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Back to the roots? Do students in gender-atypical subjects use their change of subject to make a more gender-typical choice?

Universität Konstanz, Deutschland

Previous research has shown that students in gender-atypical subjects are more at risk to change their original subject than students in gender-typical ones. While these studies try to explain students’ decision of switching to another subject, they do not take their further educational path after subject change into account. I aim at closing this research gap by asking whether students who decided for a gender-atypical or gender-balanced subject are more at risk to switch to a gender-typical one after subject change than to stay in a subject with a similar gender-composition as their originally chosen subject. If this would be the case, subject changes may increase the prevalent gender segregation in higher education. I try to explain students’ second subject choice with a rational choice framework by assuming that students try to find a better match between their own occupational interests or career goals and the new subject than they had within their originally chosen one.

According to Holland’s theory of making vocational choices (1997) students should switch to a male-dominated subject if they have high realistic or investigative interests, whereas students with high artistic or social interests should switch to a female-dominated programme. Moreover, according to the theory of gender status beliefs (Ridgeway, 2001) and the theory of compensating differentials (e.g. Filer, 1985), male-dominated subjects should better meet the career goals of having a high income and good chances to move up, while female-dominated subjects promise more flexible working hours and doing useful work for society. I assume that students who decided for a gender-atypical or gender-balanced subject have an additional burden by not following gender stereotypes and should therefore be more strongly oriented towards gender-typical occupational interests and career goals when switching their subject.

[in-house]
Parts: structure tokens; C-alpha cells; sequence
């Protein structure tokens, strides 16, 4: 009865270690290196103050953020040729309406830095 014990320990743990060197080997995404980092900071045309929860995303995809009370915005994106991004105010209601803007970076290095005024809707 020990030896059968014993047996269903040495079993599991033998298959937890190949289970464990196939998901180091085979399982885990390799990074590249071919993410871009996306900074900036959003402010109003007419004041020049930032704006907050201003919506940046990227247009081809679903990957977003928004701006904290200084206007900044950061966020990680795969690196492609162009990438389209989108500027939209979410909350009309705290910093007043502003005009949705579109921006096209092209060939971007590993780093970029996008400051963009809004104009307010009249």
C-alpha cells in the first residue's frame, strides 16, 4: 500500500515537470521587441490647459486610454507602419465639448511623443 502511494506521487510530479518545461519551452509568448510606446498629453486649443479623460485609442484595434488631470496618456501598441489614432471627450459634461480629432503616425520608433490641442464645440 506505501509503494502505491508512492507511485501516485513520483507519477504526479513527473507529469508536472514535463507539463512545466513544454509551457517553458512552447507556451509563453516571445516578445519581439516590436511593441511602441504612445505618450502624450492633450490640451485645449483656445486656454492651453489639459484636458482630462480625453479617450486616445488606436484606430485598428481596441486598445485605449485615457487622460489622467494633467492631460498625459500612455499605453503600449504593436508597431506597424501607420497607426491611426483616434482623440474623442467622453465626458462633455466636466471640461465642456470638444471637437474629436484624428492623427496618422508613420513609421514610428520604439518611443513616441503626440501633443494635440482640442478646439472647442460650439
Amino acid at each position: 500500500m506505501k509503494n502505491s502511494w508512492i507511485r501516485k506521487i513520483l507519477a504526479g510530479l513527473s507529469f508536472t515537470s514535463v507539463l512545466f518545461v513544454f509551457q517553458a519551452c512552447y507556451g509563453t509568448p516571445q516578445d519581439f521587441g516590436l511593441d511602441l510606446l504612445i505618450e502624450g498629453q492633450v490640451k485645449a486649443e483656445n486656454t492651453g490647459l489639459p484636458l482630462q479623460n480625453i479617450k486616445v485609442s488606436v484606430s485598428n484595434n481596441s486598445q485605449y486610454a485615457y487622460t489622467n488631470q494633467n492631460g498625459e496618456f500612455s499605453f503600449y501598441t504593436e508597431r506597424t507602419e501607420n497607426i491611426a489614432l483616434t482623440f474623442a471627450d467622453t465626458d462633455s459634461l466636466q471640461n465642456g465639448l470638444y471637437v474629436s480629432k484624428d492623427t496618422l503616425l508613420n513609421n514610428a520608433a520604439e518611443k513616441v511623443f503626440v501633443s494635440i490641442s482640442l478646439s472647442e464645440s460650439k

The empirical analyses are based on data from the German National Educational Panel Study (NEPS), starting cohort 5, following first-year students in 2010/11 during their first five years of higher education. Based on multinomial logistic regression models I compare the gender compositions within subjects before and after subject change. Subjects with more than 70 percent of male or female students are considered to be male- or female-dominated ones, everything in between as gender-balanced subjects.

The results show that in particular men in female-dominated subjects leave the gender-atypical field, but they most frequently stay in gender-balanced fields after subject changes. Whereas women in male-dominated subjects most frequently stay in those programmes, those in a gender-balanced field often switch to a female-dominated one.

I conclude that indeed students who originally decided for a gender-atypical or gender-balanced subject are more likely to follow their gender-typical occupational interests after subject change: men leave gender-atypical fields due to high realistic and investigative interests, and women, on the other hand, follow social interests when leaving a gender-atypical field of study. The students’ career goals only show a limited explanation for the students’ further educational paths.

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  • J. Meyer

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